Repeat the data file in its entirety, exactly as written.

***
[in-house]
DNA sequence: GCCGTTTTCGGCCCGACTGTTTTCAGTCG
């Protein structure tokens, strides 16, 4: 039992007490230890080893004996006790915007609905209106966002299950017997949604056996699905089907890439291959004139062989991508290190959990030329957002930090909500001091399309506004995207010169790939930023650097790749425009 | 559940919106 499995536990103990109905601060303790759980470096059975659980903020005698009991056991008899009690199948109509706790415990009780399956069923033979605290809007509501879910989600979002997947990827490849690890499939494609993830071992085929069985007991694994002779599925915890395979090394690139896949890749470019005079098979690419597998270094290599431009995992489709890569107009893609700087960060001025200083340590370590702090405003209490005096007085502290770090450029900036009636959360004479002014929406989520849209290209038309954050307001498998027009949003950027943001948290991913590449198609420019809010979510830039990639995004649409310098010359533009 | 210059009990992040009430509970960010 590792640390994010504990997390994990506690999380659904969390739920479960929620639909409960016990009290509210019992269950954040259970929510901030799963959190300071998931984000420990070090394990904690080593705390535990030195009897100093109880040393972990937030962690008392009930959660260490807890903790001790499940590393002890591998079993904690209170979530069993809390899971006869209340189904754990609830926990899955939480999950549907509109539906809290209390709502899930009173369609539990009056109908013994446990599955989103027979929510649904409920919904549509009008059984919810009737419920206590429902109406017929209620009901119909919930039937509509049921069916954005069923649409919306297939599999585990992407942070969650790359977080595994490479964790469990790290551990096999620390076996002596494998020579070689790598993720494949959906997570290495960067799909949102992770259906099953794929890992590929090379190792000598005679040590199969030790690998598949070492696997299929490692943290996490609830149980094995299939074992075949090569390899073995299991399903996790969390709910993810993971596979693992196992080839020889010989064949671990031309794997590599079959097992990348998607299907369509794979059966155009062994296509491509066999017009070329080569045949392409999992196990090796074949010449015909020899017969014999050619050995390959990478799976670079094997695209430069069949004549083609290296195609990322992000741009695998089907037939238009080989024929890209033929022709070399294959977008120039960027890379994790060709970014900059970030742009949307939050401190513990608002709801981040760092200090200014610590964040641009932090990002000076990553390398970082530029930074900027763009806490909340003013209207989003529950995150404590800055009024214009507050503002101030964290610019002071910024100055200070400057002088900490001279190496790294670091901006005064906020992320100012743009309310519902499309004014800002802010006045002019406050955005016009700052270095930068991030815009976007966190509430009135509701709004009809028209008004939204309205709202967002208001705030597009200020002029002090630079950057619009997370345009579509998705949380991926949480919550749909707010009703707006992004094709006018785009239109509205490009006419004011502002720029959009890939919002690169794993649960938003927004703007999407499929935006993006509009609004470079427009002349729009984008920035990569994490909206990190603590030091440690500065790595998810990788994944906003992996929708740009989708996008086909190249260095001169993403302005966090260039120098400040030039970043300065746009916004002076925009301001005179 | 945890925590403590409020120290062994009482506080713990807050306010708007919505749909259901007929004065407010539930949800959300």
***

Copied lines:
[in-house]
DNA sequence: GCCGTTTTCGGCCCGACTGTTTTCAGTCG
């Protein structure tokens, strides 16, 4: 039992007490230890080893004996006790915007609905209106966002299950017997949604056996699905089907890439291959004139062989991508290190959990030329957002930090909500001091399309506004995207010169790939930023650097790749425009 | 559940919106 499995536990103990109905601060303790759980470096059975659980903020005698009991056991008899009690199948109509706790415990009780399956069923033979605290809007509501879910989600979002997947990827490849690890499939494609993830071992085929069985007991694994002779599925915890395979090394690139896949890749470019005079098979690419597998270094290599431009995992489709890569107009893609700087960060001025200083340590370590702090405003209490005096007085502290770090450029900036009636959360004479002014929406989520849209290209038309954050307001498998027009949003950027943001948290991913590449198609420019809010979510830039990639995004649409310098010359533009 | 210059009990992040009430509970960010 590792640390994010504990997390994990506690999380659904969390739920479960929620639909409960016990009290509210019992269950954040259970929510901030799963959190300071998931984000420990070090394990904690080593705390535990030195009897100093109880040393972990937030962690008392009930959660260490807890903790001790499940590393002890591998079993904690209170979530069993809390899971006869209340189904754990609830926990899955939480999950549907509109539906809290209390709502899930009173369609539990009056109908013994446990599955989103027979929510649904409920919904549509009008059984919810009737419920206590429902109406017929209620009901119909919930039937509509049921069916954005069923649409919306297939599999585990992407942070969650790359977080595994490479964790469990790290551990096999620390076996002596494998020579070689790598993720494949959906997570290495960067799909949102992770259906099953794929890992590929090379190792000598005679040590199969030790690998598949070492696997299929490692943290996490609830149980094995299939074992075949090569390899073995299991399903996790969390709910993810993971596979693992196992080839020889010989064949671990031309794997590599079959097992990348998607299907369509794979059966155009062994296509491509066999017009070329080569045949392409999992196990090796074949010449015909020899017969014999050619050995390959990478799976670079094997695209430069069949004549083609290296195609990322992000741009695998089907037939238009080989024929890209033929022709070399294959977008120039960027890379994790060709970014900059970030742009949307939050401190513990608002709801981040760092200090200014610590964040641009932090990002000076990553390398970082530029930074900027763009806490909340003013209207989003529950995150404590800055009024214009507050503002101030964290610019002071910024100055200070400057002088900490001279190496790294670091901006005064906020992320100012743009309310519902499309004014800002802010006045002019406050955005016009700052270095930068991030815009976007966190509430009135509701709004009809028209008004939204309205709202967002208001705030597009200020002029002090630079950057619009997370345009579509998705949380991926949480919550749909707010009703707006992004094709006018785009239109509205490009006419004011502002720029959009890939919002690169794993649960938003927004703007999407499929935006993006509009609004470079427009002349729009984008920035990569994490909206990190603590030091440690500065790595998810990788994944906003992996929708740009989708996008086909190249260095001169993403302005966090260039120098400040030039970043300065746009916004002076925009301001005179 | 945890925590403590409020120290062994009482506080713990807050306010708007919505749909259901007929004065407010539930949800959300």